Moreover, Official Comment 3 to Article 9 § 9-625 states that the basic remedy for the secured party's failure to comply with Article 9 is a damage recovery in the amount of loss caused by the non-compliance. U.C.C. § 9-625, Comment 3 (2002); see also In re MJK Clearing, Inc., 2002 WL 31015219, at *5. Thus, FBW is entitled to a claim against MJK's estate in an amount equal to the amount of cash delivered to MJK pursuant to the MSLA, less the value of any securities delivered by MJK to FBW, plus interest through September 27, 2001. The trustee acknowledges that FBW has a claim against MJK, but argues that this claim merely falls into the category of a general unsecured claim, and on that point the trustee is correct. In re MJK Clearing, Inc., 2002 WL 31015219, at *5.

A claim for amounts lost pursuant to a failed securities loan transaction is classified as a general unsecured claim. In re Muir Co., 51 B.R. 150, 154 (S.D.N.Y. 1985).

FBW also argues that a security interest attaches to any identifiable proceeds of collateral, and when those proceeds are commingled with other identifiable proceeds, normal methods of tracing apply. See N.Y. U.C.C. § 9-315(a)(2), (b)(2). The perfected security interest continues in proceeds to the extent the original security interest was perfected in the collateral. Id. at § 9-315(c). I find that FBW, however, cannot show a property interest of cash in any account of the debtor.

Courts have traced commingled funds in a bank account by using the "lowest intermediate balance" rule of tracing. Under the lowest intermediate balance rule, it is assumed the traced proceeds are the last funds withdrawn from a contested account. Meyer v. Norwest Bank Iowa, Nat`l Ass`n., 112 F.3d 946, 951 (8th Cir. 1997). Once the traced proceeds are withdrawn, however, they are treated as lost, even though subsequent deposits are made into the account, Id.; see also 5 Collier on Bankruptcy ¶ 541.11, at 541-70 (15th ed. 2001).

First of all, FBW has not made an initial showing that the proceeds from the cash it transferred to MJK, pursuant to the non-GENI stock loan transactions, reached a particular bank account of MJK or any account currently in the possession of the trustee. When the res is money, it must be clearly traced and identified in specific property. P.T. Tiertamas Majutama v. Drexel Burnham Lamhert Group, Inc. (In re Drexel Burnham Group, Inc.), 142 B.R. 633, 637 (S.D.N.Y. 1992). FBW has not done so.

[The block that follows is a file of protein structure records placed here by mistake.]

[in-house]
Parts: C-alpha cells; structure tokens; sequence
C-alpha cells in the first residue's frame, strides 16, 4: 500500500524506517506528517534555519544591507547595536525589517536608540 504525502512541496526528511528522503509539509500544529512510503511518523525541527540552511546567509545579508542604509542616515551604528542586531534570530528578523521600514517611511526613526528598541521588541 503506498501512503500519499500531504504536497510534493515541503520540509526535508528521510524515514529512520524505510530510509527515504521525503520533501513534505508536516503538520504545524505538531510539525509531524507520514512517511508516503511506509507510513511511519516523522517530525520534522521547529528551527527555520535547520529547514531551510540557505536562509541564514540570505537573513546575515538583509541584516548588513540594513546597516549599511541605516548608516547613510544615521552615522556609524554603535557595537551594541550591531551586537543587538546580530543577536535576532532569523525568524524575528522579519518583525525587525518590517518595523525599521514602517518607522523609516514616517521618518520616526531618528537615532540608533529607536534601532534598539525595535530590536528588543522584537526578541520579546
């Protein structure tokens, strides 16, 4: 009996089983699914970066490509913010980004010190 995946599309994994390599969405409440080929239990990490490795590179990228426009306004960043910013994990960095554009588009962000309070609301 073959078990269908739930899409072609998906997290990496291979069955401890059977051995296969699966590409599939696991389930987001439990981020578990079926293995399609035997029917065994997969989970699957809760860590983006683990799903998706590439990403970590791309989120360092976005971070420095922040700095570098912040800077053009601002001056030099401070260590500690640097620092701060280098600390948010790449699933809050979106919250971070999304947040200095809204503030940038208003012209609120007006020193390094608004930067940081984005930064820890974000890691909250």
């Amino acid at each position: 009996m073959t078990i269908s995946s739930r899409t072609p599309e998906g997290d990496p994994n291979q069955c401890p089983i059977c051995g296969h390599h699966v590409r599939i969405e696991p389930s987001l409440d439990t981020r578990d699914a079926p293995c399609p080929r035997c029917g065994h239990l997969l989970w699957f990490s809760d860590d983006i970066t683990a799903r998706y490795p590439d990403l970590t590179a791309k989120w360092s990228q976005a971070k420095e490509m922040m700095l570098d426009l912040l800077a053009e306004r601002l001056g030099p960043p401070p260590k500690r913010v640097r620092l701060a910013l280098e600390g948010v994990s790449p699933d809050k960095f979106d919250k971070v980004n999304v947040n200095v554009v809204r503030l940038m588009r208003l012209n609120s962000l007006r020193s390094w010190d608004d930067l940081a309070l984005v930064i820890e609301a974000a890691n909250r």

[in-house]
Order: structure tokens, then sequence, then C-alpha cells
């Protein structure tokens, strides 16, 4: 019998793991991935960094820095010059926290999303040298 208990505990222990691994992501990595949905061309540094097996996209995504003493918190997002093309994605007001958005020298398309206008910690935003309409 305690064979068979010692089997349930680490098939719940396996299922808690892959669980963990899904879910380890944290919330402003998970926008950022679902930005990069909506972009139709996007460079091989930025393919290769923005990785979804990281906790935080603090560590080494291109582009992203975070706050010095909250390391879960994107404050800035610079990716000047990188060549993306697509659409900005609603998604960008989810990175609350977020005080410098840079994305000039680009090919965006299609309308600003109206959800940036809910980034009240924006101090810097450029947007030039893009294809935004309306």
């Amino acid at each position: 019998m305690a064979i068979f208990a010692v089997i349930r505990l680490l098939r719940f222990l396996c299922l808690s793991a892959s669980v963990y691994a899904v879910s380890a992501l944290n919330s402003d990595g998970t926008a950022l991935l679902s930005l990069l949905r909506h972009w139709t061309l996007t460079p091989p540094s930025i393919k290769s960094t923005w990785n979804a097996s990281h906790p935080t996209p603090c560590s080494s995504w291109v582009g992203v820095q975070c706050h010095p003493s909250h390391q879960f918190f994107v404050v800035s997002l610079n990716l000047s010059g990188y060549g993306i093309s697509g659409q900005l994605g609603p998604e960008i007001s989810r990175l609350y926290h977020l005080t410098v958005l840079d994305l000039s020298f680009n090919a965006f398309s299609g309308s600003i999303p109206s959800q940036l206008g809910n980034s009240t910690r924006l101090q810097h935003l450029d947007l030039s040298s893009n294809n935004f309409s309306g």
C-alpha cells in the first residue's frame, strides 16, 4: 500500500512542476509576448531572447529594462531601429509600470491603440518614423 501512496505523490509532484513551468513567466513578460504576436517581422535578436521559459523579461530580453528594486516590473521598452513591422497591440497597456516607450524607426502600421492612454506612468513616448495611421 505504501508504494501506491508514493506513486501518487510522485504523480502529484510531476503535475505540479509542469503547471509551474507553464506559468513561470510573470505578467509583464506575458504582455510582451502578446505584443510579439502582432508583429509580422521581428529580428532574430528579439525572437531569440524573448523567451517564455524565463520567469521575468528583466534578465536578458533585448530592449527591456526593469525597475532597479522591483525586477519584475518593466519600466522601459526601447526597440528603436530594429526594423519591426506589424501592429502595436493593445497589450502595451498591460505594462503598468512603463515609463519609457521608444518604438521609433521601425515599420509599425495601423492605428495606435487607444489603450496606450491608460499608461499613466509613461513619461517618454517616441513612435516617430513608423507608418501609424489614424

Moreover, on September 21, 2001, the day of the GENI transaction, FBW transferred $22,000,000 to the debtor's DTC account, yet at the end of the day MJK's DTC account had a negative balance and even after the GENI transaction, MJK was still required to pay more than $7,000,000 to the DTC from its Harris Bank account. Thus, the cash FBW transferred to MJK's DTC account was untraceable once that account dipped to a negative balance. Where all of the moneys are withdrawn, the equity of the cestui is lost, although moneys from other sources are subsequently deposited in the same account. Id at 638.

FBW argues that I should look at the overall cash position of MJK or the debtor's overall assets in order to trace the proceeds, if any, from the cash it posted with MJK. FBW also states that at no time between September 21, 2001 and September 27, 2001, did MJK have less than $27,000,000 of cash and cash equivalents available to it. First, the point of tracing is to follow the particular entrusted assets, not simply to identify some assets. Connecticut General Life Ins. Co. v. Universal Ins. Co., 838 F.2d 612, 620 (1st Cir. 1988) (emphasis in the original). Second, the fact remains that FBW has not traced any proceeds of the money it posted with MJK to any account of the debtor or to any account now in the possession of the trustee.

Applicability of 11 U.S.C. § 544(a)

Even if FBW had an interest in either the cash in possession of the trustee, the trustee could avoid such interests. In re MJK Clearing, Inc., 2002 WL 31015219, at *5. The trustee as hypothetical lien creditor can avoid, under 11 U.S.C. § 544(a)(1), any interest of FBW in the funds transferred by FBW to MJK pursuant to the MSLA. FBW argues that 11 U.S.C. § 544 is inapplicable because MJK held a mere security interest in the money FBW posted with MJK pursuant to the stock loan transactions. Moreover, FBW argues that under 11 U.S.C. § 541(d), the cash it posted with MJK is excluded from MJK's estate because MJK holds only bare legal title with no equitable interest.

The fundamental purpose of Article 9 is to create certainty by allowing creditors to rely on specific perfection and priority rules that govern collateral within the scope of Article 9. The Boatmen's National Bank of St. Louis v. Sears, Roebuck and Co., 106 F.3d 227, 230-231 (8th Cir. 1997). Under the MSLA, FBW was not a creditor of MJK but was a borrower. Thus, perfection of any interest FBW would have had would not be contemplated under the U.C.C.

Section 544(a) is applicable to this proceeding pursuant to 15 U.S.C. § 78fff(b). The trustee has the powers of a trustee under Section 544(a) of the Bankruptcy Code, and has the status of a hypothetical lien creditor or judgment creditor of the debtor.